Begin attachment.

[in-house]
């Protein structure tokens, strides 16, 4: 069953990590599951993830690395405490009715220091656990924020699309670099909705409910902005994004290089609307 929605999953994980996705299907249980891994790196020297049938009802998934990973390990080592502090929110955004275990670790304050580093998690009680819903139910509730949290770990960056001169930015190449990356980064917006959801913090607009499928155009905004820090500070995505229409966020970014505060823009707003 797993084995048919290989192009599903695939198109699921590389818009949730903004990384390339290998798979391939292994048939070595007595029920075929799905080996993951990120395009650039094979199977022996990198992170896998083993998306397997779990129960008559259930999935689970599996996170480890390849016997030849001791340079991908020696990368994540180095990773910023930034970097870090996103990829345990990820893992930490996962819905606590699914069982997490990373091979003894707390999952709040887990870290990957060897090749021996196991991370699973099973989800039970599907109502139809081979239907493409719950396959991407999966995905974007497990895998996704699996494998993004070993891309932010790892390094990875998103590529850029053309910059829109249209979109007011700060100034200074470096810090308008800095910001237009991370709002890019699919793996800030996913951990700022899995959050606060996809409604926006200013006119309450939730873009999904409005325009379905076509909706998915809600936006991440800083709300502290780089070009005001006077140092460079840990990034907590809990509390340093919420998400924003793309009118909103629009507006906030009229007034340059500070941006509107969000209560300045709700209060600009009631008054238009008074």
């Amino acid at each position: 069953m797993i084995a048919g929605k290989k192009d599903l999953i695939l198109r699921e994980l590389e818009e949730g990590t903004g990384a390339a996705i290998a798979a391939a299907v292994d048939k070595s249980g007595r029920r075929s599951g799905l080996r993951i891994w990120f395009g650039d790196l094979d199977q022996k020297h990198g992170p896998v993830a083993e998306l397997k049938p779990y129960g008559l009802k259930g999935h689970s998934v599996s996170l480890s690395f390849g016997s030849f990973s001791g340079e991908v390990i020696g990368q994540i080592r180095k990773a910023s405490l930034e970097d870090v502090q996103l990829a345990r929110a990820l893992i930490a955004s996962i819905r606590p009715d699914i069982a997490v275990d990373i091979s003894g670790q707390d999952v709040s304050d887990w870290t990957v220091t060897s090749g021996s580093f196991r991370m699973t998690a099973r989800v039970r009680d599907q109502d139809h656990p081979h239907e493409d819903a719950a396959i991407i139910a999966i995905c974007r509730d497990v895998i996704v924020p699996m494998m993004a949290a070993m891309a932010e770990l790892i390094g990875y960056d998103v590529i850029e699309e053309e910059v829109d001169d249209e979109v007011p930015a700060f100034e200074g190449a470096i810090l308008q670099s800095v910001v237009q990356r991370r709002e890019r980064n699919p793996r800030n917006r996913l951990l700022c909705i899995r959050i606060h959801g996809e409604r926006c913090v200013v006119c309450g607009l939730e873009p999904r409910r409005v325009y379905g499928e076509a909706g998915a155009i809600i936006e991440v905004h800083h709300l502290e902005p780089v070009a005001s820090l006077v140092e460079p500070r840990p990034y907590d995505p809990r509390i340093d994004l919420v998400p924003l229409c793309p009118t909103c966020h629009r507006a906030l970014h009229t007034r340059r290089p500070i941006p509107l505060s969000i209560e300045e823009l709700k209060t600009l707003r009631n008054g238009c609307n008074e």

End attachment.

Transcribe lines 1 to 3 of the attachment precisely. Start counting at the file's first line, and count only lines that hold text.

[in-house]
């Protein structure tokens, strides 16, 4: 069953990590599951993830690395405490009715220091656990924020699309670099909705409910902005994004290089609307 929605999953994980996705299907249980891994790196020297049938009802998934990973390990080592502090929110955004275990670790304050580093998690009680819903139910509730949290770990960056001169930015190449990356980064917006959801913090607009499928155009905004820090500070995505229409966020970014505060823009707003 797993084995048919290989192009599903695939198109699921590389818009949730903004990384390339290998798979391939292994048939070595007595029920075929799905080996993951990120395009650039094979199977022996990198992170896998083993998306397997779990129960008559259930999935689970599996996170480890390849016997030849001791340079991908020696990368994540180095990773910023930034970097870090996103990829345990990820893992930490996962819905606590699914069982997490990373091979003894707390999952709040887990870290990957060897090749021996196991991370699973099973989800039970599907109502139809081979239907493409719950396959991407999966995905974007497990895998996704699996494998993004070993891309932010790892390094990875998103590529850029053309910059829109249209979109007011700060100034200074470096810090308008800095910001237009991370709002890019699919793996800030996913951990700022899995959050606060996809409604926006200013006119309450939730873009999904409005325009379905076509909706998915809600936006991440800083709300502290780089070009005001006077140092460079840990990034907590809990509390340093919420998400924003793309009118909103629009507006906030009229007034340059500070941006509107969000209560300045709700209060600009009631008054238009008074």
């Amino acid at each position: 069953m797993i084995a048919g929605k290989k192009d599903l999953i695939l198109r699921e994980l590389e818009e949730g990590t903004g990384a390339a996705i290998a798979a391939a299907v292994d048939k070595s249980g007595r029920r075929s599951g799905l080996r993951i891994w990120f395009g650039d790196l094979d199977q022996k020297h990198g992170p896998v993830a083993e998306l397997k049938p779990y129960g008559l009802k259930g999935h689970s998934v599996s996170l480890s690395f390849g016997s030849f990973s001791g340079e991908v390990i020696g990368q994540i080592r180095k990773a910023s405490l930034e970097d870090v502090q996103l990829a345990r929110a990820l893992i930490a955004s996962i819905r606590p009715d699914i069982a997490v275990d990373i091979s003894g670790q707390d999952v709040s304050d887990w870290t990957v220091t060897s090749g021996s580093f196991r991370m699973t998690a099973r989800v039970r009680d599907q109502d139809h656990p081979h239907e493409d819903a719950a396959i991407i139910a999966i995905c974007r509730d497990v895998i996704v924020p699996m494998m993004a949290a070993m891309a932010e770990l790892i390094g990875y960056d998103v590529i850029e699309e053309e910059v829109d001169d249209e979109v007011p930015a700060f100034e200074g190449a470096i810090l308008q670099s800095v910001v237009q990356r991370r709002e890019r980064n699919p793996r800030n917006r996913l951990l700022c909705i899995r959050i606060h959801g996809e409604r926006c913090v200013v006119c309450g607009l939730e873009p999904r409910r409005v325009y379905g499928e076509a909706g998915a155009i809600i936006e991440v905004h800083h709300l502290e902005p780089v070009a005001s820090l006077v140092e460079p500070r840990p990034y907590d995505p809990r509390i340093d994004l919420v998400p924003l229409c793309p009118t909103c966020h629009r507006a906030l970014h009229t007034r340059r290089p500070i941006p509107l505060s969000i209560e300045e823009l709700k209060t600009l707003r009631n008054g238009c609307n008074e």